Zainab’s nomination had stoked geopolitical tensions in the highly ethnically and religious fractious state given the fact that Kaduna South had always produced a minister whenever the governor came from the north.
Governor El-Rufai’s intervention last week may have further stretched issues with the revelation that Zainab whose technical expertise is not in doubt is also his sister.
Amina Mohammed’s decision to accept the ministerial nomination may have come as a surprise to many given claims that she had in the past withdrawn herself from consideration as a minister.
Unarguably one of the most experienced bureaucrats with experience and known as the mother of the MDG programme in Nigeria, her working experience has stretched from Nigeria’s rural communities to the United Nations where she served as an aide to the Secretary General.
The first issue to emerge with Amina’s recent ministerial nomination was the question of her birth place given that presidency had earlier marked her to be from Kaduna State, which is, in fact, her husband’s state of origin.
However, leaders of Kaduna South led by Senator Danjuma La’ah believing that they were being robbed of their opportunity forcefully raised their opposition. In the end, she was not dropped but positioned as the nominee from Gombe State but the Southern Kaduna activists were humbled with the emergence of El-Rufai’s sister!
Hajia Khadijah Bukar Abba-Ibrahim
Khadijah is the daughter of the famed apostle of politics without bitterness, the late Alhaji Waziri Ibrahim and also, wife of former governor of Yobe State, Senator Bukar Abba-Ibrahim.
The former first lady of Yobe State also served as a commissioner in her husband’s cabinet between 2004 and 2007 following which she came with him to the National Assembly. While she was elected to the House of Representatives, her husband took one of the Senate seats in the state.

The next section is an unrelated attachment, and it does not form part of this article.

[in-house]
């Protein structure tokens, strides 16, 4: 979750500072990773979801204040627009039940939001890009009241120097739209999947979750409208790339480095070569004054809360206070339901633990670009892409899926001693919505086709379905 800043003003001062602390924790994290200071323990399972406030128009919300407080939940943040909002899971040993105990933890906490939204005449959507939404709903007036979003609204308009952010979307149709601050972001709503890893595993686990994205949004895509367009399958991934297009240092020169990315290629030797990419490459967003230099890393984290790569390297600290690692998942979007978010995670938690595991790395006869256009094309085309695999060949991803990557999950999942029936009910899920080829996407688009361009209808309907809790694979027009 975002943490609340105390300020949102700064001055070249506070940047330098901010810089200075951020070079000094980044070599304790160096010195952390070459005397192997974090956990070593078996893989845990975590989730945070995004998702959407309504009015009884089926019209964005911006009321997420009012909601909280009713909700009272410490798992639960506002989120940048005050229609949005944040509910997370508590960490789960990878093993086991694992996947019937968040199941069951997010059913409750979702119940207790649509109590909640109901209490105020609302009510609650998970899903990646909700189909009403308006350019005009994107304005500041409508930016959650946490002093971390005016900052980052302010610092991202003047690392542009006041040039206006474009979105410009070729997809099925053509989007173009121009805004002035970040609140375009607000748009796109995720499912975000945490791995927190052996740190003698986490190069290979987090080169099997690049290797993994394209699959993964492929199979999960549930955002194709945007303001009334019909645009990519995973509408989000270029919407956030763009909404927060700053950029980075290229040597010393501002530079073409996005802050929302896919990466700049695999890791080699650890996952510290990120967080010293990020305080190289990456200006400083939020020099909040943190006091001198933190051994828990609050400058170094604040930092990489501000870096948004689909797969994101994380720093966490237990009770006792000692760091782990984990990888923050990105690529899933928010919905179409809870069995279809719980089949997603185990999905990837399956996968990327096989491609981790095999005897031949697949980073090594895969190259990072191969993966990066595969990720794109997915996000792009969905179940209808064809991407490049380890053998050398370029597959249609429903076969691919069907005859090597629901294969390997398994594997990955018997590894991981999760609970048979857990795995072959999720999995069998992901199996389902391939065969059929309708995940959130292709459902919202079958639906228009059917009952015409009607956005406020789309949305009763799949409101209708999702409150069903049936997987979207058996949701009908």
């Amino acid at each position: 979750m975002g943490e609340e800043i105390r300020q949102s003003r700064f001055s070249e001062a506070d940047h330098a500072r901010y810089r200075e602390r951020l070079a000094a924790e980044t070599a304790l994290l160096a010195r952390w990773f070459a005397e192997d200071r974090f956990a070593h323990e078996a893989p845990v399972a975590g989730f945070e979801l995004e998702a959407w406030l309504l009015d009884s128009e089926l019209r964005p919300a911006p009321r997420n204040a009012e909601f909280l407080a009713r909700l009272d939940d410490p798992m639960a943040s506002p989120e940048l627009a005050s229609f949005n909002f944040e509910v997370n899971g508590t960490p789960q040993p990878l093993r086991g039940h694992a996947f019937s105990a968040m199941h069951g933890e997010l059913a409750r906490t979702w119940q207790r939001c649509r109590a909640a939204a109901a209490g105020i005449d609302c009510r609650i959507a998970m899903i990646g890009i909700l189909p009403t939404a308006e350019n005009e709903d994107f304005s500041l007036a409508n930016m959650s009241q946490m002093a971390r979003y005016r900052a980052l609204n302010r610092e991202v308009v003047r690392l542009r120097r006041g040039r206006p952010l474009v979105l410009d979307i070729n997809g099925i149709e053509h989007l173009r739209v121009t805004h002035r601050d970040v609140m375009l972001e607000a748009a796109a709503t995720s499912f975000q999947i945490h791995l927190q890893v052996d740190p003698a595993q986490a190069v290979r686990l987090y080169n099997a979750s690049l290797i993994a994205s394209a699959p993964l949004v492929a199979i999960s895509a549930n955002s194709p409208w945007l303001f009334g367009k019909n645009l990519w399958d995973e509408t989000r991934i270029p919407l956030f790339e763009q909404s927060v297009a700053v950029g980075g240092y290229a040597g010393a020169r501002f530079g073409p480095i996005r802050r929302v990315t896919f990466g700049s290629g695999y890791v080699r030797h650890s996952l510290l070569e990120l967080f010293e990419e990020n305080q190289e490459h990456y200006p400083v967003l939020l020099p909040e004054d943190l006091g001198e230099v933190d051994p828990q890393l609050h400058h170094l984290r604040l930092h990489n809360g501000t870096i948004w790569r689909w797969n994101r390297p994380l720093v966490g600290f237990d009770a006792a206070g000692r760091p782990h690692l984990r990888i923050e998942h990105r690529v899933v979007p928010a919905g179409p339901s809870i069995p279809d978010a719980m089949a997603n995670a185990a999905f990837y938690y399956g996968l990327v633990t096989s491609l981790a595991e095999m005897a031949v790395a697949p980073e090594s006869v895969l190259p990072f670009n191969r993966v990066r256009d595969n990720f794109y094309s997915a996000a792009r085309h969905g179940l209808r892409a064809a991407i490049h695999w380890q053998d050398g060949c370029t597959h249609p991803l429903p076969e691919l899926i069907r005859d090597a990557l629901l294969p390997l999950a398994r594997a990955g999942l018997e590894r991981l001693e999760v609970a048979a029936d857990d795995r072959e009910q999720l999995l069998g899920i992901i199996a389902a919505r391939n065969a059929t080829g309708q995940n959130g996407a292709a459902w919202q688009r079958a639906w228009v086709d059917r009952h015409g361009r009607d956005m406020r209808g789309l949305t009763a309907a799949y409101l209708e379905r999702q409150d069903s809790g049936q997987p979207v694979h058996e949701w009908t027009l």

Both wife and husband have retained their seats in all successive elections and it is to the chagrin of some in the state that the ministerial slot has gone to Khadijah.
Supporters of her nomination, however, affirm her sterling record in public service and her educational attainments in Nigeria and the United Kingdom.
Senator Jumai Alhassan – Taraba
Until she mentioned it on the Senate floor, only a few had heard of the then whisper among political stakeholders in Taraba State that Senator Jumai Alhassan’s nomination was a ploy to get her to withdraw her case from the Taraba State Governorship Election Tribunal. Widely hailed as Mama Taraba, Alhassan was the APC’s candidate in the April 2015 governorship election and had made a good showing and claimed to have been cheated out.
The rumour was that the governor had gotten President Buhari to nominate her as a minister so as a political solution to the election dispute which is still under consideration by the tribunal.
On the Senate floor, Alhassan rubbished such assertions saying:
“My nomination by President Muhammadu Buhari has nothing to do with my ongoing election petition. President Buhari will not prevent me from going ahead with the case”.
Mrs. Kemi Adeosun is the only southern female nominated by the president to the cabinet. Her distinction among the nominees is the fact that she also has been nominated by Governor Ibikunle Amosun to the Ogun State House of Assembly as a commissioner. She had served as commissioner for finance in the first term of the Amosun cabinet. Given her confirmation by the Senate last week, that nomination has obviously lapsed.